I procured myself a piano score as soon as I could, but did not understand at first where these exorbitant difficulties were supposed to be. It looked so simple, set out in such a melodious way, with arias, ensemble pieces, choruses and finales, as in the old-style operas. It was only when I was able to see the full score later in Weimar, that I understood wherein lay the difficulties. It is precisely the simplicity of the design and the sunny clarity of Berlioz’ musical style that require exceptionally scrupulous study. There is no room here for sophisticated tinkering, everything here needs to be in its proper place, carefully balanced and shaded down to the smallest details. The opera is easy in its details, but exceptionally difficult as a whole. It requires the right kind of bel canto singers. Lyrical tenors with a heroic ring in their voice and style of delivery, as the title role requires, are not easy to find. The role of Fieramosca needs a high baritone with an exceptional gift for involuntary humour and light exaggeration. The women’s roles are less demanding, a good Teresa and a good Ascanio can be found on most stages. The most important requirement is a fine feeling for rhythm. Singers who are not exact at every point should be kept away from this work. The choral parts are tricky but rewarding. The orchestra is handled with delightful finesse.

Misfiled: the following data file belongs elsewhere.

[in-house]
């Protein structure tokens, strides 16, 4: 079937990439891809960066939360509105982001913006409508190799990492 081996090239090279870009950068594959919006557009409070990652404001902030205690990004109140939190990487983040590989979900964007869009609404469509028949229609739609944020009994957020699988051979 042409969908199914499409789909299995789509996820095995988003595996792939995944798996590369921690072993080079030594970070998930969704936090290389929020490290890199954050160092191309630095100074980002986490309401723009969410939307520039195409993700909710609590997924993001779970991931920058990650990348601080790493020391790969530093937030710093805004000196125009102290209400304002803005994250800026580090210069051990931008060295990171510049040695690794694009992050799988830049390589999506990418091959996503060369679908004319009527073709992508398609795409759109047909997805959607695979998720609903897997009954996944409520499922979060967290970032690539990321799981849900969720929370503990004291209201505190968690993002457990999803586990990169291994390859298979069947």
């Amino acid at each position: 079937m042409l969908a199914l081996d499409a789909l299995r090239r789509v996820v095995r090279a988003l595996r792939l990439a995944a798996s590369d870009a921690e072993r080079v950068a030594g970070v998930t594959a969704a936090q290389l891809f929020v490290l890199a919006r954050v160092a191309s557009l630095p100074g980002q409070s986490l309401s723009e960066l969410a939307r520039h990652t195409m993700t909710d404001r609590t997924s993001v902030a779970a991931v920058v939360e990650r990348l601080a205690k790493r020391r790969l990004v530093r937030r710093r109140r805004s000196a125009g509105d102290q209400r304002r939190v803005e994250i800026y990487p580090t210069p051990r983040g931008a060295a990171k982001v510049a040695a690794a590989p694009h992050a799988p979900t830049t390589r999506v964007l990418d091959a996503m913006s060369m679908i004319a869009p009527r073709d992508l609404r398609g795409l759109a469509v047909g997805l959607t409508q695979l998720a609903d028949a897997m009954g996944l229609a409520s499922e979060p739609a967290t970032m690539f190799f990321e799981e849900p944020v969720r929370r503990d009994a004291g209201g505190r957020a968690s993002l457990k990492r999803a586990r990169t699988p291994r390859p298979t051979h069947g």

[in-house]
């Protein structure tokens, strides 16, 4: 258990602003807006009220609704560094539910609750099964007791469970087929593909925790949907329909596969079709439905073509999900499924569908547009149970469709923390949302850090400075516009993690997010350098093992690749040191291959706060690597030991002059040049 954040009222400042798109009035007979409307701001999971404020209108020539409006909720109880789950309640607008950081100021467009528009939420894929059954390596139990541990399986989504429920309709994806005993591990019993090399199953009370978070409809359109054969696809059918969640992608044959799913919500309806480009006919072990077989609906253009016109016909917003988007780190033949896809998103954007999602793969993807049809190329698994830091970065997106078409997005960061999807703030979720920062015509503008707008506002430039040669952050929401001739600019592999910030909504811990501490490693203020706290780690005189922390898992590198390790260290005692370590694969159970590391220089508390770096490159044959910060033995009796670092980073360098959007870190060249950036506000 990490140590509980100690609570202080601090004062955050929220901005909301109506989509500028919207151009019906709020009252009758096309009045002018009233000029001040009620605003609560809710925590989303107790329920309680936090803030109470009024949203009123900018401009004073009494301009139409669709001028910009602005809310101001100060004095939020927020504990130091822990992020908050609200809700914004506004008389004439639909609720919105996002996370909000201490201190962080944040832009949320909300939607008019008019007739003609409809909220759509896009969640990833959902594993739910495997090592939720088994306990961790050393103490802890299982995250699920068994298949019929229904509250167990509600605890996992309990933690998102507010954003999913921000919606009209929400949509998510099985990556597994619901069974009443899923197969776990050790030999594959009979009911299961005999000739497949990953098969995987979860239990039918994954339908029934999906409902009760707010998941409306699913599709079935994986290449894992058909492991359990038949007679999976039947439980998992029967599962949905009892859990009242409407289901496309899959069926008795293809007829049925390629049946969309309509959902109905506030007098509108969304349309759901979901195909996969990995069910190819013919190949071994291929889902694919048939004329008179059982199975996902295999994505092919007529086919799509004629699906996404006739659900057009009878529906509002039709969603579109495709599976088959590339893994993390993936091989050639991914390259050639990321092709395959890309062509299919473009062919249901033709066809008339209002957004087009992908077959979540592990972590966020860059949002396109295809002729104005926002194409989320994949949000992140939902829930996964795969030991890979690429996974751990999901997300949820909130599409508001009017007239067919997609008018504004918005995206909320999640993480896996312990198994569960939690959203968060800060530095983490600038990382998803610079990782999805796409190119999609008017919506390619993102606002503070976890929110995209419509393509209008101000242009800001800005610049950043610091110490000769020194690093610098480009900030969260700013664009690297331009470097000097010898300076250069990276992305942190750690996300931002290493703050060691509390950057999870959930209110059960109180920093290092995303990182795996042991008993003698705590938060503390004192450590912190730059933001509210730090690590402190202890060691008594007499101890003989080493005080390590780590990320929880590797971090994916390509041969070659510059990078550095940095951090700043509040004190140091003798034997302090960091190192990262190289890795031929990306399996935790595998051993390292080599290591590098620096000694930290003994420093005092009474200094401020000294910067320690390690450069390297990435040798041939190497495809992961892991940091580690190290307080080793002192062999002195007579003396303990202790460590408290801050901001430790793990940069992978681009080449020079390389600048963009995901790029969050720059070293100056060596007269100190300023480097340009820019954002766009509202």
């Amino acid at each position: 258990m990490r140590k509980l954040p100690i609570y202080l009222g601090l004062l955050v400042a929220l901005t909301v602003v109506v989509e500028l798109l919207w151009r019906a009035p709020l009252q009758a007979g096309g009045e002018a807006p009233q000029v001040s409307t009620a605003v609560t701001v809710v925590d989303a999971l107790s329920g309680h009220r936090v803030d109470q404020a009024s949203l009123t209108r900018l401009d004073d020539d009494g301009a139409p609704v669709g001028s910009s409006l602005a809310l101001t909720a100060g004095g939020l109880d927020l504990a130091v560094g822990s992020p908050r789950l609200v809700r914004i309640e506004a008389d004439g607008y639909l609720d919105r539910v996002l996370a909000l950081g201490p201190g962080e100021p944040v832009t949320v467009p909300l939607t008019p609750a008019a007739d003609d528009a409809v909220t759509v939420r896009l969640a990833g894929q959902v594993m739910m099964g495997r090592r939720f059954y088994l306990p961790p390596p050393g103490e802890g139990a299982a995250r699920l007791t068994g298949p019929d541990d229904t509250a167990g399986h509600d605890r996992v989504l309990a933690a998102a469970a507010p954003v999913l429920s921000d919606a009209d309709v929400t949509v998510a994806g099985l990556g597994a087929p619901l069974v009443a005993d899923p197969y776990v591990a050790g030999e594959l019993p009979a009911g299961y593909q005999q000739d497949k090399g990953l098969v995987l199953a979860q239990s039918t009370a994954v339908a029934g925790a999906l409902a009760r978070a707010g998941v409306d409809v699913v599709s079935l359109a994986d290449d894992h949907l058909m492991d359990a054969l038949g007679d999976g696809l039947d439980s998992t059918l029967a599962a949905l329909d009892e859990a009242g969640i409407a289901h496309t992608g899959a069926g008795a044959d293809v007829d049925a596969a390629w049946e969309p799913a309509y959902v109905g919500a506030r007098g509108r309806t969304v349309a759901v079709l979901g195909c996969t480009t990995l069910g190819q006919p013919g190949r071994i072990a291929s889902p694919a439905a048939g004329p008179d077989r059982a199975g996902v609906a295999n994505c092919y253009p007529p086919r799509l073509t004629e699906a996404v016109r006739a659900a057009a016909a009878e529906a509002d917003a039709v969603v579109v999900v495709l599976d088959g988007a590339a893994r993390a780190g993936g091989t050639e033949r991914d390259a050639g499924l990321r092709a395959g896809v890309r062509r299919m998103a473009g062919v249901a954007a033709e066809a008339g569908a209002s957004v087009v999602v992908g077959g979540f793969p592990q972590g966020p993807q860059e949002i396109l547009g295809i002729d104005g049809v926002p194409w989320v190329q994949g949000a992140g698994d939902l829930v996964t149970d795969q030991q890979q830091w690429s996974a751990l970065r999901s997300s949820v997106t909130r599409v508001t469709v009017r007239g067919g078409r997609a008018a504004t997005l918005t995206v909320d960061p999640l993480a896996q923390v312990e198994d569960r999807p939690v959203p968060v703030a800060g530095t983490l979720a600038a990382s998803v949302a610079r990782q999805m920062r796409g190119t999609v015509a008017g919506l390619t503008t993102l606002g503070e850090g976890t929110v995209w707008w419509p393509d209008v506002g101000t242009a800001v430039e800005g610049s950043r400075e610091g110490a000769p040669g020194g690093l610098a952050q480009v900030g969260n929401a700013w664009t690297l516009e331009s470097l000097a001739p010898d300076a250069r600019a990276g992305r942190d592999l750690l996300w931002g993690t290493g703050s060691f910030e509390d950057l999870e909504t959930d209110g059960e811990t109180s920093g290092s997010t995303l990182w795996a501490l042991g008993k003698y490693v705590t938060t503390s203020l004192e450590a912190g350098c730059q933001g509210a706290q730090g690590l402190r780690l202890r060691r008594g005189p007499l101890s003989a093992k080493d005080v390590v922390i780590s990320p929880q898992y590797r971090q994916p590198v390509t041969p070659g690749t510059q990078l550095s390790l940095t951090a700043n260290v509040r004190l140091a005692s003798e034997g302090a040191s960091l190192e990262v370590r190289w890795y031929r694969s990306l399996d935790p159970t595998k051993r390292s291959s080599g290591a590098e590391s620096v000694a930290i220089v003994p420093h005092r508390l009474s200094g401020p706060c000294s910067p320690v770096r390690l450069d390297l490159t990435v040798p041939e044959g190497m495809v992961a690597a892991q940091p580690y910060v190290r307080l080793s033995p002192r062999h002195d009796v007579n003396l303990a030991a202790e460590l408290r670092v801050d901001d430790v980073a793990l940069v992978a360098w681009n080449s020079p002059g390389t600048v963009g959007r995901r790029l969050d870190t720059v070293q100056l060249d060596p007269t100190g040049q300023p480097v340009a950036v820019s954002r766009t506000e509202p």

When I got to know Benvenuto Cellini¸ the opera stages were already heavily influenced by Wagner. The more Wagner dominated the repertoire, the further receded the possibilities of good productions of older operas that rely on the art of fine singing. Yet when later I embarked on a career as opera conductor I never gave up the hope of one day being able to bring to life in a complete performance this masterly and special score.